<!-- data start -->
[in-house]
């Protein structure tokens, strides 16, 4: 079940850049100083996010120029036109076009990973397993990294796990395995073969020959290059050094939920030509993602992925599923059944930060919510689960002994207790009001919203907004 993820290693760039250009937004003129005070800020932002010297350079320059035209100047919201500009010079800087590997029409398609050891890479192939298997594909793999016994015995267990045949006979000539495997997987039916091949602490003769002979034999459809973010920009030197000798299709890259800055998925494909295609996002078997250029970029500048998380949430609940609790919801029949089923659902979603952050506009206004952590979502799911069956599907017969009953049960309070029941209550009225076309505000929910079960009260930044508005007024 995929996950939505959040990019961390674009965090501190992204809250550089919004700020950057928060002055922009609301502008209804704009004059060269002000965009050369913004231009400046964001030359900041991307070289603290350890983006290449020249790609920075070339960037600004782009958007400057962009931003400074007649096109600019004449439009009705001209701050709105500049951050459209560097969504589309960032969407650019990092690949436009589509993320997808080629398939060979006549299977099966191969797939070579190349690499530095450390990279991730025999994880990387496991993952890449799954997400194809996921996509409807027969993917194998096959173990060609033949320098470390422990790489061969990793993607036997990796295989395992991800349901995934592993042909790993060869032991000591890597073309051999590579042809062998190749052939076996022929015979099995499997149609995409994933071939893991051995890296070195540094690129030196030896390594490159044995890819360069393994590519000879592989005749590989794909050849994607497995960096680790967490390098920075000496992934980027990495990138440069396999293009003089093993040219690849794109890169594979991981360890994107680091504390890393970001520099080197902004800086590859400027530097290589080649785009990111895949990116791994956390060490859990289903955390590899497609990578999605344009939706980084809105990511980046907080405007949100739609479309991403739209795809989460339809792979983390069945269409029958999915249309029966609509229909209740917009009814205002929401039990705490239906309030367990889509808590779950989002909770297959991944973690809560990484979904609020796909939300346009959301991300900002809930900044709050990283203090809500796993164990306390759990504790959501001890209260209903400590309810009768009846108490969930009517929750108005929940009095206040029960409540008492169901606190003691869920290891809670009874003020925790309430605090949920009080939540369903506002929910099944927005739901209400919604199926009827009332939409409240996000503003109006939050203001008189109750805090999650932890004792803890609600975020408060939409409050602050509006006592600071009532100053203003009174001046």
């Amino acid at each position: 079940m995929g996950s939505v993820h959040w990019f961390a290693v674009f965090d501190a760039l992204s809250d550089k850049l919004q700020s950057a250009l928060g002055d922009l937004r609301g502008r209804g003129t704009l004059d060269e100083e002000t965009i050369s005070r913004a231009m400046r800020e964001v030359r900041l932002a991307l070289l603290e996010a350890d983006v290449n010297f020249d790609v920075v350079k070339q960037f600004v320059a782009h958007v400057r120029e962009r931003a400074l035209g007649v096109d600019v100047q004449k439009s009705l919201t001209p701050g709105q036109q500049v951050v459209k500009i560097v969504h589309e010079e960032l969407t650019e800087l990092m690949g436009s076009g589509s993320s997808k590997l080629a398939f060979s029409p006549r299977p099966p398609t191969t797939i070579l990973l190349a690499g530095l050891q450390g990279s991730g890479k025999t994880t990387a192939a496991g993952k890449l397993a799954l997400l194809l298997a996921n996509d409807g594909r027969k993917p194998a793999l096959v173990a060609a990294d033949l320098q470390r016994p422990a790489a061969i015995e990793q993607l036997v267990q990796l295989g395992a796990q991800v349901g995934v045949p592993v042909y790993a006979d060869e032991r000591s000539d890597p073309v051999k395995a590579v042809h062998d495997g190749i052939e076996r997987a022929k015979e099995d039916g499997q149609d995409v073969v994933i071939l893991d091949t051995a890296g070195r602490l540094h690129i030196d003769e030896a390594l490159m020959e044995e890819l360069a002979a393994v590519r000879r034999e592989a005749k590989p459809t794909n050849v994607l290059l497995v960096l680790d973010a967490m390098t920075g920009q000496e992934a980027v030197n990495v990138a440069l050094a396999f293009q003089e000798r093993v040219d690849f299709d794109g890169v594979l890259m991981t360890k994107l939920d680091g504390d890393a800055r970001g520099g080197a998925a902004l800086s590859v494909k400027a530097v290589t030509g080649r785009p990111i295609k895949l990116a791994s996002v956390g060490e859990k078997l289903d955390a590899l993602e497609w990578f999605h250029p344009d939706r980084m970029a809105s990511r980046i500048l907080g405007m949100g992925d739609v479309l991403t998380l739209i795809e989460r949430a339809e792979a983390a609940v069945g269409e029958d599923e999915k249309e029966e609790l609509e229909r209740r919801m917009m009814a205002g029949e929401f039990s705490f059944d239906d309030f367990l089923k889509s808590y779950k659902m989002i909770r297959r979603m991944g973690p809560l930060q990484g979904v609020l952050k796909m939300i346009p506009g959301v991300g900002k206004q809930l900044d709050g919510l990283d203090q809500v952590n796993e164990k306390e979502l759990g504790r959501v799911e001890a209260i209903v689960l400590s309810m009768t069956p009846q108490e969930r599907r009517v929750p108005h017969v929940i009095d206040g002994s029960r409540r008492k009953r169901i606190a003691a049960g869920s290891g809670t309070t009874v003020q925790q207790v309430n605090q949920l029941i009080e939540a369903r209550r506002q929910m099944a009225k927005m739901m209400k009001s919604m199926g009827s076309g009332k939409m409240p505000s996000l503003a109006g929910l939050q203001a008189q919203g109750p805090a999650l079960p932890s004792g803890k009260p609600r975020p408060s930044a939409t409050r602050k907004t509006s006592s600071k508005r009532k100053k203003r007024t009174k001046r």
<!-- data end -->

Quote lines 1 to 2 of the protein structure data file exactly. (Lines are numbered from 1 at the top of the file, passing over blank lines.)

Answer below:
[in-house]
């Protein structure tokens, strides 16, 4: 079940850049100083996010120029036109076009990973397993990294796990395995073969020959290059050094939920030509993602992925599923059944930060919510689960002994207790009001919203907004 993820290693760039250009937004003129005070800020932002010297350079320059035209100047919201500009010079800087590997029409398609050891890479192939298997594909793999016994015995267990045949006979000539495997997987039916091949602490003769002979034999459809973010920009030197000798299709890259800055998925494909295609996002078997250029970029500048998380949430609940609790919801029949089923659902979603952050506009206004952590979502799911069956599907017969009953049960309070029941209550009225076309505000929910079960009260930044508005007024 995929996950939505959040990019961390674009965090501190992204809250550089919004700020950057928060002055922009609301502008209804704009004059060269002000965009050369913004231009400046964001030359900041991307070289603290350890983006290449020249790609920075070339960037600004782009958007400057962009931003400074007649096109600019004449439009009705001209701050709105500049951050459209560097969504589309960032969407650019990092690949436009589509993320997808080629398939060979006549299977099966191969797939070579190349690499530095450390990279991730025999994880990387496991993952890449799954997400194809996921996509409807027969993917194998096959173990060609033949320098470390422990790489061969990793993607036997990796295989395992991800349901995934592993042909790993060869032991000591890597073309051999590579042809062998190749052939076996022929015979099995499997149609995409994933071939893991051995890296070195540094690129030196030896390594490159044995890819360069393994590519000879592989005749590989794909050849994607497995960096680790967490390098920075000496992934980027990495990138440069396999293009003089093993040219690849794109890169594979991981360890994107680091504390890393970001520099080197902004800086590859400027530097290589080649785009990111895949990116791994956390060490859990289903955390590899497609990578999605344009939706980084809105990511980046907080405007949100739609479309991403739209795809989460339809792979983390069945269409029958999915249309029966609509229909209740917009009814205002929401039990705490239906309030367990889509808590779950989002909770297959991944973690809560990484979904609020796909939300346009959301991300900002809930900044709050990283203090809500796993164990306390759990504790959501001890209260209903400590309810009768009846108490969930009517929750108005929940009095206040029960409540008492169901606190003691869920290891809670009874003020925790309430605090949920009080939540369903506002929910099944927005739901209400919604199926009827009332939409409240996000503003109006939050203001008189109750805090999650932890004792803890609600975020408060939409409050602050509006006592600071009532100053203003009174001046």